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Why Advertising Works

Why Advertising Works

There’s no denying that advertising works.  Consumers don’t always like to believe that they’ve been influenced by the ads they see on TV or online, but decades of evidence show that advertising does have a huge impact.  Why else would companies continue to funnel millions of dollars into their marketing?   

So traditional advertising avenues, like print, television, and digital, work.  But how and why do they work?  We’re digging into some of the reasons and psychology behind the influence of ads below.  

Sometimes, the effect an advertisement has is plain and clear.  You see or hear an ad, it works its persuasive magic, and suddenly you want to run out and purchase whatever was being sold.  In these cases, it is obvious that an advertisement was influential.  

There are a few common persuasive techniques that are often used by advertisers to impact viewers.  The use of ethos, pathos, and logos can all be effective in convincing a viewer to make a purchase.  

Ethos appeals to ethics, pathos appeals to emotion, and logos appeals to logic.  An ad can use any of these 3 appeals to be impactful.  For instance, a consumer with strong moral values can be swayed by an ad from a brand that shares those values, and emphasizes them.  A brand can capitalize on the fear or anxiety consumers feel about a potential problem in their lives and promise a solution by purchasing their offering.  Or a company can use compelling facts, figures, and statistics to appeal to the rational mind of a consumer and convince them of the many benefits their product will have.  In each of these cases, the right ad viewed by the right consumer could directly and immediately lead to a purchase.    

Other times though, advertising influences us when we don’t even realize it.  It can have an effect that is gradual and influences our behavior over time.  Or it can subconsciously affect the way we think about a certain brand and eventually, subconsciously again, impact our purchasing behaviors.  We can look to the Mere Exposure Effect and the Rule of 7 to explain these occurrences.  

The Mere Exposure Effect is the concept that just being exposed to something more frequently and becoming familiar with it will cause us to develop a preference for it.  Thus, seeing a company’s advertisements repeatedly can lead consumers to feel positive toward the brand, without them even realizing it.  Then, when it comes time to make a purchase, they will be more likely to favor the company whose ads they saw, even if the information in the advertisement itself did nothing to sway them.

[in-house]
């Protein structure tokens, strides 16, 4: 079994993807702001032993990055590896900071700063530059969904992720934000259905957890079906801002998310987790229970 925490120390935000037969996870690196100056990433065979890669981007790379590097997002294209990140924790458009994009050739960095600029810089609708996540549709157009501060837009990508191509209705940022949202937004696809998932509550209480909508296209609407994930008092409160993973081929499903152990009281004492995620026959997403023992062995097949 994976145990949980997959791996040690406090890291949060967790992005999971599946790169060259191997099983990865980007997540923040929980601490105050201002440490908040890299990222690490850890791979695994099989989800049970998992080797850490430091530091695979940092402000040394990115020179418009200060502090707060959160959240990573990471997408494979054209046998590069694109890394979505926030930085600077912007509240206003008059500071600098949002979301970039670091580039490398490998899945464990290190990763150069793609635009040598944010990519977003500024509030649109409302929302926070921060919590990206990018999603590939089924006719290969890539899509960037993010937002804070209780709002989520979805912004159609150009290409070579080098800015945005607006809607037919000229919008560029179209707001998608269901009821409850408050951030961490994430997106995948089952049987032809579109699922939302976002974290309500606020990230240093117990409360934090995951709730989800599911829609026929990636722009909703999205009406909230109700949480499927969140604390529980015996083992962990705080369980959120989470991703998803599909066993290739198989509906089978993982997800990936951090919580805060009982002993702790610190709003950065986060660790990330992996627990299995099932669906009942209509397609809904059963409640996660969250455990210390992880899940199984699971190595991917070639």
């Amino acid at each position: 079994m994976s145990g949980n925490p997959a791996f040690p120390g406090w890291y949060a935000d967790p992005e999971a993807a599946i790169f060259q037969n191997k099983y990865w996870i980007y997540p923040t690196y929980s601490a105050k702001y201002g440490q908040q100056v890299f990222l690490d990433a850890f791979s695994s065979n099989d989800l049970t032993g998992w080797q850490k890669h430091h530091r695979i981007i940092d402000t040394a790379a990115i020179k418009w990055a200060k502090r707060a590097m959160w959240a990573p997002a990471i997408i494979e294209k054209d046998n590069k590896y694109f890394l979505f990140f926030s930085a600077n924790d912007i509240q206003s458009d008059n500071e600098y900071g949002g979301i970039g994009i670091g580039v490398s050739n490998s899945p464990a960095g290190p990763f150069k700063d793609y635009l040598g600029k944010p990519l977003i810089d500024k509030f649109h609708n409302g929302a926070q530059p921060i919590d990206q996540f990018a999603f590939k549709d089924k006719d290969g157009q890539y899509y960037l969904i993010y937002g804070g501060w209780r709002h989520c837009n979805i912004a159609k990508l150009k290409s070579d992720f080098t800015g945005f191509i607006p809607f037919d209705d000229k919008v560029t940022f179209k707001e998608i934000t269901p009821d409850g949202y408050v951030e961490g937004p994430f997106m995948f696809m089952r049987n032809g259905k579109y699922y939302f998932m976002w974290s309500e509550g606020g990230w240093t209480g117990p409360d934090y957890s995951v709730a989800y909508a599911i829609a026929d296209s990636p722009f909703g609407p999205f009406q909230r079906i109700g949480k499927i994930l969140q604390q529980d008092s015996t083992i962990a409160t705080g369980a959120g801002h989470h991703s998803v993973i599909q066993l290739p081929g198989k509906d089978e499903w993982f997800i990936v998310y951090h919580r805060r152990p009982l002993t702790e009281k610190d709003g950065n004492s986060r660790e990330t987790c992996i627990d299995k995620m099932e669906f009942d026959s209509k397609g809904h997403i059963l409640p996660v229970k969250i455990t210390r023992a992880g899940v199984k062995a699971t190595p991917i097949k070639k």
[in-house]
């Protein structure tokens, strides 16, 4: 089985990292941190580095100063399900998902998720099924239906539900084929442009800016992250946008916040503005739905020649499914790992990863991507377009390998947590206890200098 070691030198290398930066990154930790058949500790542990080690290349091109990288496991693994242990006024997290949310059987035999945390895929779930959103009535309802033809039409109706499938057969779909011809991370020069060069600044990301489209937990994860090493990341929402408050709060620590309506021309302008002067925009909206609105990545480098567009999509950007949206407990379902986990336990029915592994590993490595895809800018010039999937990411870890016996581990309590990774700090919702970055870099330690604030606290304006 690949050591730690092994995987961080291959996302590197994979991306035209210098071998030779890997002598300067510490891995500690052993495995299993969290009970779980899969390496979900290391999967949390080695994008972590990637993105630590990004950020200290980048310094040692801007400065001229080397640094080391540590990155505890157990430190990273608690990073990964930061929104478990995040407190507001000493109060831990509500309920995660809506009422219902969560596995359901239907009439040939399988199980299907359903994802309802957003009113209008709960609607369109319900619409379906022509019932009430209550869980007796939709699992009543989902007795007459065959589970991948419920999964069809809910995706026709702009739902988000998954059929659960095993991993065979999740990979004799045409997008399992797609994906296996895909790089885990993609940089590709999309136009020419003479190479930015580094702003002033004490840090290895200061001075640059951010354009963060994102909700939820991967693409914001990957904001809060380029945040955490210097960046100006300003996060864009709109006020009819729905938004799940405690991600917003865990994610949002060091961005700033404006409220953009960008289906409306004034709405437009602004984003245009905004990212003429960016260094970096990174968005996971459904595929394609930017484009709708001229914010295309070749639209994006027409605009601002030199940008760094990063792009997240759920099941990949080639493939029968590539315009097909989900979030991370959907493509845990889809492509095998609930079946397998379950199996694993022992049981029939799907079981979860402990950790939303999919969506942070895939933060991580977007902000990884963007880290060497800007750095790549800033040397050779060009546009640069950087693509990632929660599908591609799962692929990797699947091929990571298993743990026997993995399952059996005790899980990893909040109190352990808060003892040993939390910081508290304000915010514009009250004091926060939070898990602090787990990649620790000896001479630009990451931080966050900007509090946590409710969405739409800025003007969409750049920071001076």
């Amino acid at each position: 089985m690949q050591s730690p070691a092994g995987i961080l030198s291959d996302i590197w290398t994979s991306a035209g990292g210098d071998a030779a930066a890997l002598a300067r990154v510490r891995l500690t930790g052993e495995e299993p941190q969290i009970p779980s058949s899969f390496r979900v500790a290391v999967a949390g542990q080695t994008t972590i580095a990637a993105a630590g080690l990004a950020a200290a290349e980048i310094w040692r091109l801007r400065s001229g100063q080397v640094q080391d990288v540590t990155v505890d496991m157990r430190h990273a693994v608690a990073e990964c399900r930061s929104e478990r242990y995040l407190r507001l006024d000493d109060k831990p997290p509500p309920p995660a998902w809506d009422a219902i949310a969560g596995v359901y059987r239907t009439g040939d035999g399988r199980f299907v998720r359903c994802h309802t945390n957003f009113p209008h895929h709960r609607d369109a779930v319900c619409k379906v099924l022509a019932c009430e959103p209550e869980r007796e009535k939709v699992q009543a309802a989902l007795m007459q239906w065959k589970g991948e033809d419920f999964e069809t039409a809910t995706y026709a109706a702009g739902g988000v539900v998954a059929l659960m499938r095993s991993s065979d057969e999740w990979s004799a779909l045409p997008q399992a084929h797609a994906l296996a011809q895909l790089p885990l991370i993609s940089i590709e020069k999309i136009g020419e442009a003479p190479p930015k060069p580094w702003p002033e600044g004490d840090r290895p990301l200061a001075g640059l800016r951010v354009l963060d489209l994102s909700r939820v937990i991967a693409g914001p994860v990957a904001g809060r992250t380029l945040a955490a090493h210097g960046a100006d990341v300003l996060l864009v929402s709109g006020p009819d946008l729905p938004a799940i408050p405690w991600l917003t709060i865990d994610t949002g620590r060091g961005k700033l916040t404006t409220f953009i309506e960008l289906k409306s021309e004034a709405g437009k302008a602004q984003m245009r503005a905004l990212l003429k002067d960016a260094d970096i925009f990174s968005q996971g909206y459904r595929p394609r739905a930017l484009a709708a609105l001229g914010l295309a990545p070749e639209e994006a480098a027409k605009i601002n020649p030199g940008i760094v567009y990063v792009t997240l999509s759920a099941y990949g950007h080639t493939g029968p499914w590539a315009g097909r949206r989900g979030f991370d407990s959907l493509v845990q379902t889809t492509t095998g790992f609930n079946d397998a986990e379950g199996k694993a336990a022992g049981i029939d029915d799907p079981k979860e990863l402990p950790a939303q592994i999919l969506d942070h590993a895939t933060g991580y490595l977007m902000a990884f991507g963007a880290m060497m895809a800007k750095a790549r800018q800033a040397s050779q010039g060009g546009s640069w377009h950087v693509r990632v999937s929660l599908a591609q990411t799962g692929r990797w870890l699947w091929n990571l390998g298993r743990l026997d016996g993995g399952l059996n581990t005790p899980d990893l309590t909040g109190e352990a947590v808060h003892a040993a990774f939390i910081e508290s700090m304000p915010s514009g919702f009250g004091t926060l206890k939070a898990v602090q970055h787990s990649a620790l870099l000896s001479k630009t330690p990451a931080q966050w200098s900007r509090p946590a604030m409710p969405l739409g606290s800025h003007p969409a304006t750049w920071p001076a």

The Rule of 7 is another phenomenon that helps explain the impact of advertising.  It has been found that on average, consumers need to be exposed to a piece of information a minimum of 7 times before they will consider taking action.  For instance, if someone sees one commercial on TV for a new brand of coffee that looks enticing to them, they are unlikely to be swayed enough to go out and make a purchase.  But, once they have seen the ad 7 times, each time becoming more and more interested in buying the product, they will finally be convinced enough to make the purchase.  

The Rule of 7 is just a rule of thumb, so it does not hold true for every individual situation.  On the aggregate, though, it tends to work, and so marketing teams have learned to run advertisements repeatedly to the same audience.  When the impact happens gradually over a period of time, consumers are less likely to attribute their choice directly to the ads they saw.  They will probably feel that they made the decision to purchase on their own, when in reality it was the subtle influence of advertisements over time that convinced them.     

Thus, in both obvious and not-so-obvious ways, advertising works.  It has a substantial impact on consumer behavior, whether the consumers realize it or not.  We can look to psychology and concepts like the Mere Exposure Effect to explain this influence, and help us realize the extent to which advertising is valuable to businesses.   

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